Welfare Agency Approaches

  • What can welfare agencies do to assist clients whose substance abuse is a barrier to employment?
  • What does the evidence suggest about effective ways to address this barrier?
  • What do we know about program costs?
  • What do we know about program implementation?

The two critical program features of an agency's approach to addressing substance abuse as a barrier to employment are (1) identifying which clients are appropriate for a targeted program, and (2) determining the type of program to provide.

Client Identification

Accurate identification of clients with substance abuse barriers to employment--and reliable determination of the severity of the barrier--is the first step to agencies' success in helping welfare recipients move from welfare to work. Three steps in this process are widely recognized: client screening, assessment, and drug testing.

Screening refers to determining the probability that a problem exists.

Assessment refers to collecting information to determine which aspects of a client's life are affected by substance abuse.

Drug testing refers to a process for detecting drug (not alcohol) use, most commonly from urine but also from hair, blood, and sweat (Young and Gardner 1997).

A number of instruments are used either to screen or to assess a client's level of substance abuse. The choice of instrument depends both upon its purpose--whether to do an initial screen or to assess the nature and severity of the substance abuse problem--and upon who will administer it. Two instruments are commonly used for an initial client screening: the CAGE and the Substance Abuse Subtle Screening Inventory (SASSI). Caseworkers in a number of sites have been trained to use one or the other. After an initial screening, a comprehensive assessment is performed with a different instrument, generally by a clinically trained professional in the treatment agency or, less commonly, by a professional who is co-located in the welfare office.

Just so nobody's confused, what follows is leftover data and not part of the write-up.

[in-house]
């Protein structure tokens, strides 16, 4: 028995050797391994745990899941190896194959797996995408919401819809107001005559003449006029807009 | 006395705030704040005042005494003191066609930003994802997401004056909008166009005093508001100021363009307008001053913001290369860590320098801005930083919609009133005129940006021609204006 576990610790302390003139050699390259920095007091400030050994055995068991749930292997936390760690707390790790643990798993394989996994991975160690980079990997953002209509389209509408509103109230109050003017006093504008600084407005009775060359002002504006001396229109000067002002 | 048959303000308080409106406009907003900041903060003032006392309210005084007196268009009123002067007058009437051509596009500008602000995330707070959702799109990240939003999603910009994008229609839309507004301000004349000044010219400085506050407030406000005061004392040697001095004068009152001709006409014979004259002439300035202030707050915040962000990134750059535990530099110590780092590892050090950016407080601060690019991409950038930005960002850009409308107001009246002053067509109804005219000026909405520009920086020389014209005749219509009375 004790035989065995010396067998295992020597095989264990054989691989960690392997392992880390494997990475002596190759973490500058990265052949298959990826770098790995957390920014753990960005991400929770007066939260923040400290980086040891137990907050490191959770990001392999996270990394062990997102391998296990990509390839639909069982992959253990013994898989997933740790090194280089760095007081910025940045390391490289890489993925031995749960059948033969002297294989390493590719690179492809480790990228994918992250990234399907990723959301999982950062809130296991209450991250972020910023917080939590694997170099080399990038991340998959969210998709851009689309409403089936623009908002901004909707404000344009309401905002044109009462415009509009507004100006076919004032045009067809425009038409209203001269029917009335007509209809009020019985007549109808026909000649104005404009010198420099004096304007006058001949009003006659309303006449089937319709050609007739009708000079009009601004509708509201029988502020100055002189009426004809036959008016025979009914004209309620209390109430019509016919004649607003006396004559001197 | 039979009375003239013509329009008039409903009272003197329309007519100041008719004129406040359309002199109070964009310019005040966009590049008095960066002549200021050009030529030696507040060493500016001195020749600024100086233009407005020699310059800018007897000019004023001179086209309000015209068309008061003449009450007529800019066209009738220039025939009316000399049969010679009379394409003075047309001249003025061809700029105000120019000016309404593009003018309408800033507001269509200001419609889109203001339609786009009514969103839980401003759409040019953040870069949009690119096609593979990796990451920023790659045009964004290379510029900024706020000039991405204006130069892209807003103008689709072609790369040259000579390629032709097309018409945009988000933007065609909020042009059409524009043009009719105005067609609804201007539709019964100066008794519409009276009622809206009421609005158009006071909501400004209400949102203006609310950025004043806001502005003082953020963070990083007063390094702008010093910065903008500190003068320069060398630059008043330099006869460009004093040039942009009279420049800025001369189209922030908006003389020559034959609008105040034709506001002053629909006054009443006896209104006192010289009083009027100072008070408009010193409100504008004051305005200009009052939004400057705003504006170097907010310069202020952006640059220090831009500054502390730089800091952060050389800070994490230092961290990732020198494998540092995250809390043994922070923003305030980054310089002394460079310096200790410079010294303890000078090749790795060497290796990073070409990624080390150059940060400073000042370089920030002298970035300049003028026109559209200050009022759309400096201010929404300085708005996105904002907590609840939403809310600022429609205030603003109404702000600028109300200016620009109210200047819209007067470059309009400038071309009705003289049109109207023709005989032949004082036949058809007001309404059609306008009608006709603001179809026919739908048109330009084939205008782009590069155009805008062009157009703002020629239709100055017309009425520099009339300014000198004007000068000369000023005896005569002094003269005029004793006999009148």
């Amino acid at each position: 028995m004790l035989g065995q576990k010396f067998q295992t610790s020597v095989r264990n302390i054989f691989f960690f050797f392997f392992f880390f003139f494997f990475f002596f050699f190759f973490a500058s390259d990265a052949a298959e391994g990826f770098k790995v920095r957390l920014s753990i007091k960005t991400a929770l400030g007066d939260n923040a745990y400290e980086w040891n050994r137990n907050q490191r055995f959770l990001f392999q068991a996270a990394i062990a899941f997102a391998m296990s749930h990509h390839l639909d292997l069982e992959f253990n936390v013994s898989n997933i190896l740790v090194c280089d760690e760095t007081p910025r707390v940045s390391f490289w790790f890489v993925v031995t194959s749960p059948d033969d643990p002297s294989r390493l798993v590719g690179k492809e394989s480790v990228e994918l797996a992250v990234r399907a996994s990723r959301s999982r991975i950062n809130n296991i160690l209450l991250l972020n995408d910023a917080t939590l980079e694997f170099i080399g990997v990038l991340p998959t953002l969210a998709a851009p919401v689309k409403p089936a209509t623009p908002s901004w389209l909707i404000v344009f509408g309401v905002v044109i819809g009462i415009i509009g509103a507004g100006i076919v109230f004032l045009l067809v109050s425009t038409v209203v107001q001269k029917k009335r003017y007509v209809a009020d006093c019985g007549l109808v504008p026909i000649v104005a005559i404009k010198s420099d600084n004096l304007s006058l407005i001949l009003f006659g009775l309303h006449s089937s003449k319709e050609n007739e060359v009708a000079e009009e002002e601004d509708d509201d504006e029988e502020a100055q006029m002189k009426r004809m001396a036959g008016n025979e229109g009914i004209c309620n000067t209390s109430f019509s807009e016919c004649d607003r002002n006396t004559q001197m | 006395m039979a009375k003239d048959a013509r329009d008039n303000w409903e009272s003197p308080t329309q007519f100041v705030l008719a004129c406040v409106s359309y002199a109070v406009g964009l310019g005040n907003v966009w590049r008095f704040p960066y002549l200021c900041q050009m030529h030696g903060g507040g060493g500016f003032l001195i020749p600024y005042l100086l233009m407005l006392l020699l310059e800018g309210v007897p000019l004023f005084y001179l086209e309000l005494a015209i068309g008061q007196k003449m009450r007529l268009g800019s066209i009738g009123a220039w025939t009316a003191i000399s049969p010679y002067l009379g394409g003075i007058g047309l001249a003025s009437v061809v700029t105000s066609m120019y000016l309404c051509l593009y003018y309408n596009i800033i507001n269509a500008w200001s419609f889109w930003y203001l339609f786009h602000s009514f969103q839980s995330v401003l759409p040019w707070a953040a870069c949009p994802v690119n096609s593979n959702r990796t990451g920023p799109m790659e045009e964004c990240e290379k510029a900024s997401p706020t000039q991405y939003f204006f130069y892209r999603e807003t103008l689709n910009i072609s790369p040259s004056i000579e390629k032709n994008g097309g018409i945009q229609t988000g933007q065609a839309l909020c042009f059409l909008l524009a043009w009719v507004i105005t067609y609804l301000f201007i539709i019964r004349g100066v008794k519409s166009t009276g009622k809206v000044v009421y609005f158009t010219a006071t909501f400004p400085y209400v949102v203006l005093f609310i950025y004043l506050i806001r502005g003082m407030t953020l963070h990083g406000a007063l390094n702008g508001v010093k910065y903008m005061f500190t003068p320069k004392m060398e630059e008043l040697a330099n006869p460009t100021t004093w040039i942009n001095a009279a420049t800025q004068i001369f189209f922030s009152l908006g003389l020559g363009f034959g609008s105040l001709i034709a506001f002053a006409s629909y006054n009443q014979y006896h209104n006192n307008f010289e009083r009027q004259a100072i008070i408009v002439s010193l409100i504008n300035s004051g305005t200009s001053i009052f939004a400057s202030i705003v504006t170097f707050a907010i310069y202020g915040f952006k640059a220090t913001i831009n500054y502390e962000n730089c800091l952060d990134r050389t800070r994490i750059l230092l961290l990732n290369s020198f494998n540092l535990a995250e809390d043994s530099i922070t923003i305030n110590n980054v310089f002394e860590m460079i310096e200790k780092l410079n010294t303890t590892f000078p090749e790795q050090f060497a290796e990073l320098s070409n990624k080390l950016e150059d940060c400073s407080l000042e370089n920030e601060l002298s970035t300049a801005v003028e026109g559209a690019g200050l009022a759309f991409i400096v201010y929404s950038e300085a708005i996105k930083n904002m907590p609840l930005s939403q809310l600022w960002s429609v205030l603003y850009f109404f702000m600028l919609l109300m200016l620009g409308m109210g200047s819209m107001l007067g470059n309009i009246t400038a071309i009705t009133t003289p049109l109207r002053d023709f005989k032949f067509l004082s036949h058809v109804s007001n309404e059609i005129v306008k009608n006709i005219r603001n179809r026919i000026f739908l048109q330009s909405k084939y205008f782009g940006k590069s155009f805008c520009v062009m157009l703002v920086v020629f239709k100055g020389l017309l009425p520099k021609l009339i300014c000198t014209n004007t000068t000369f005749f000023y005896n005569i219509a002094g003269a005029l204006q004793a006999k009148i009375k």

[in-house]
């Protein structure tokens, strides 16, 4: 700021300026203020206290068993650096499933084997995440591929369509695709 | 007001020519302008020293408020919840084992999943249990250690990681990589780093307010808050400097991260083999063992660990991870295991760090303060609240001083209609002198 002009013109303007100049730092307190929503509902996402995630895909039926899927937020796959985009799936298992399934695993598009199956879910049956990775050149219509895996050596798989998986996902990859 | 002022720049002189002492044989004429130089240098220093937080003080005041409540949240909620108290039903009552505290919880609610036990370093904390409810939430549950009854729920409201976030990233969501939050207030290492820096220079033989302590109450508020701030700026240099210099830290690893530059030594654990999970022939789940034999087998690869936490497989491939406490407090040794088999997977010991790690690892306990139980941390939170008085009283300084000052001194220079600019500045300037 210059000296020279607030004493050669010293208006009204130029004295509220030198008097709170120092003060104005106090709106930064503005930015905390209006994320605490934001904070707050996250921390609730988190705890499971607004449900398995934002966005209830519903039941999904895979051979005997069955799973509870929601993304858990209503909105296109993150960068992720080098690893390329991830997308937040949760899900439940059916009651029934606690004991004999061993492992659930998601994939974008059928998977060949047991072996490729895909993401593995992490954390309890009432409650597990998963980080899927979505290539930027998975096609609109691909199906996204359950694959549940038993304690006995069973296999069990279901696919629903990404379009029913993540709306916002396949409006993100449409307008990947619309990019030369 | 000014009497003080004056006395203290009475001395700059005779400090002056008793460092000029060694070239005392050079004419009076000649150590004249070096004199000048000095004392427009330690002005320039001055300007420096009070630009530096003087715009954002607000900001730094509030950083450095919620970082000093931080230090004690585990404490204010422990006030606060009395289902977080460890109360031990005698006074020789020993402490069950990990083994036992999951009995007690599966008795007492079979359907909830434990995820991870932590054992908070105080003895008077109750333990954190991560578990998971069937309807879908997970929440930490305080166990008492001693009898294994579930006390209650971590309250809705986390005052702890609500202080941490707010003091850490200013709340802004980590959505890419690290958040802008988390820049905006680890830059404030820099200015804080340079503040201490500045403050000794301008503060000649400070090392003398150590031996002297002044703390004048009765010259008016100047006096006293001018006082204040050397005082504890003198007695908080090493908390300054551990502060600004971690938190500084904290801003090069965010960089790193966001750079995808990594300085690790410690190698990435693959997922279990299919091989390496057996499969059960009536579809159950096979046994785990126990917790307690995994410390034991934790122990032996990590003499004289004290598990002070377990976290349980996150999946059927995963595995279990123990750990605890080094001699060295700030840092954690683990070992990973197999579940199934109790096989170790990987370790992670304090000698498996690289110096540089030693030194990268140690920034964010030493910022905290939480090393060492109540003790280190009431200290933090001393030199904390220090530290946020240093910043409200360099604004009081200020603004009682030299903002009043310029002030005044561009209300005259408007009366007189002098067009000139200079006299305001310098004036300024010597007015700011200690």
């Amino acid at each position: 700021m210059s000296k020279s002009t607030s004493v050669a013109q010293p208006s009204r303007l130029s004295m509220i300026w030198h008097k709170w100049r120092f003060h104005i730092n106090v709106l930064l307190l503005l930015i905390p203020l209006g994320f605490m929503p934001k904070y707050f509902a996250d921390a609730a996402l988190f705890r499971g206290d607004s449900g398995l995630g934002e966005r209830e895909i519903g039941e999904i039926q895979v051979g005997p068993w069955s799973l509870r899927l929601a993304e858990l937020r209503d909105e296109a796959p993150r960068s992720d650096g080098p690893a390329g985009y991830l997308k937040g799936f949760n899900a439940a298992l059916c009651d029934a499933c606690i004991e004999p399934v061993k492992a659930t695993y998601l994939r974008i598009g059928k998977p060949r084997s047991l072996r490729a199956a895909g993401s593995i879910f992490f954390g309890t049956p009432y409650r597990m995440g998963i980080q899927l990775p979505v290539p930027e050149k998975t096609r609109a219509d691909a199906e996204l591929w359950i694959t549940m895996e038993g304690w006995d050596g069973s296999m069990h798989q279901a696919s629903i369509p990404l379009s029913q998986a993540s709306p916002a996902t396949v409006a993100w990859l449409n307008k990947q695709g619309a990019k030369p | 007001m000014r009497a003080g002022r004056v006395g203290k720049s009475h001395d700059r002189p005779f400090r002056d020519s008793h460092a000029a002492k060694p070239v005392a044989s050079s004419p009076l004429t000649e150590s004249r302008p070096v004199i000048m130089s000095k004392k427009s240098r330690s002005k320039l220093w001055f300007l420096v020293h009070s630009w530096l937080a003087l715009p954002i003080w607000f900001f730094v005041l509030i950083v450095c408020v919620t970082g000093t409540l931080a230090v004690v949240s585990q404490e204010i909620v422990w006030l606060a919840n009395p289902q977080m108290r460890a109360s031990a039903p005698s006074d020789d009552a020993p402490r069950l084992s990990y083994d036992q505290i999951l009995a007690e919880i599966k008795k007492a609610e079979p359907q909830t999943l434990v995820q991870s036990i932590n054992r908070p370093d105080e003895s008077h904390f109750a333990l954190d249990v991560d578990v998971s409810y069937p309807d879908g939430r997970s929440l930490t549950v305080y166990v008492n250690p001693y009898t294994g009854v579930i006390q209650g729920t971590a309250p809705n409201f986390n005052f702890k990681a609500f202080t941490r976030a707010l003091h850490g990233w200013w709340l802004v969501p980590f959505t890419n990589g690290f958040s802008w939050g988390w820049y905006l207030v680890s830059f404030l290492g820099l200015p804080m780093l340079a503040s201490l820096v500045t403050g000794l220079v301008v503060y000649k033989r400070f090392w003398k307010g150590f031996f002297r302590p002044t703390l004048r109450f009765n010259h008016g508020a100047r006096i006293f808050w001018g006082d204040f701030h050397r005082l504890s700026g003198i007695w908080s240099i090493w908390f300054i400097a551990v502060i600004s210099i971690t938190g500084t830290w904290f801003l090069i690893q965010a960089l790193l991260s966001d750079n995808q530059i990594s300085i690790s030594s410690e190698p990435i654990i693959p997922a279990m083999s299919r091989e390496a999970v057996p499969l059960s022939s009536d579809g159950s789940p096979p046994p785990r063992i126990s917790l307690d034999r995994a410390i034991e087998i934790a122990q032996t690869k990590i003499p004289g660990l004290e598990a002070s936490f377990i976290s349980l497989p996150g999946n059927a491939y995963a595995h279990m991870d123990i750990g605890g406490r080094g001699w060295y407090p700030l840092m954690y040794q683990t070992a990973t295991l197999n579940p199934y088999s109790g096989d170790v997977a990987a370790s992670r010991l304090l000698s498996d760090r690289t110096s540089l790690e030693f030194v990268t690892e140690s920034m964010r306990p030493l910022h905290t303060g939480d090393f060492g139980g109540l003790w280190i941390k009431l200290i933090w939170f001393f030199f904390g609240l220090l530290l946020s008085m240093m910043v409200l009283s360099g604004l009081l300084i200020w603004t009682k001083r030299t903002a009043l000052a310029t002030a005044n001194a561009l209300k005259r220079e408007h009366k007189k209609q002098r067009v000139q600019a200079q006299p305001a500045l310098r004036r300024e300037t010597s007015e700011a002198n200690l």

Program Strategies

As awareness grows of the extent to which substance abuse poses a barrier to employment for welfare recipients, state and local agencies are launching new and varied programs in response. Our review of programs suggests that there are at least five broad program strategies agencies currently use to address barriers to employment posed by substance abuse. This review is chiefly concerned with examining what welfare agencies can realistically hope to do in response to client needs and does not extend to potential responses that would go well beyond the welfare agency, for example, to address issues of infrastructure or changes in Medicaid policy. We categorize these strategies below. The distinctions drawn are not intended to suggest that agencies design programs around a single strategy or that these strategies are necessarily mutually exclusive. They are provided instead to foster thinking about the range of programmatic objectives possible, to help agencies define their own service needs, and to classify the programs described at the end of this section for agencies interested in pursuing further information. The five broad program strategies are categorized as follows:

Client Identification. Programs with this strategy are principally about improved accuracy in identification of clients who need further assessment and are likely to need treatment for substance abuse. These include programs that employ clinically trained staff in partnership with caseworkers to identify and refer clients to treatment, as well as programs that invest in developing caseworkers' own identification and referral skills.

Enhanced Case Management. Programs with this strategy approach substance abuse barriers to employment through the provision of some type of enhanced case management, for example, the addition of periodic home visits, development of a detailed and closely monitored self-sufficiency plan, reduced caseloads, volunteer mentors, or special program participation incentives. Enhanced case management is often provided in conjunction with treatment by an external agency.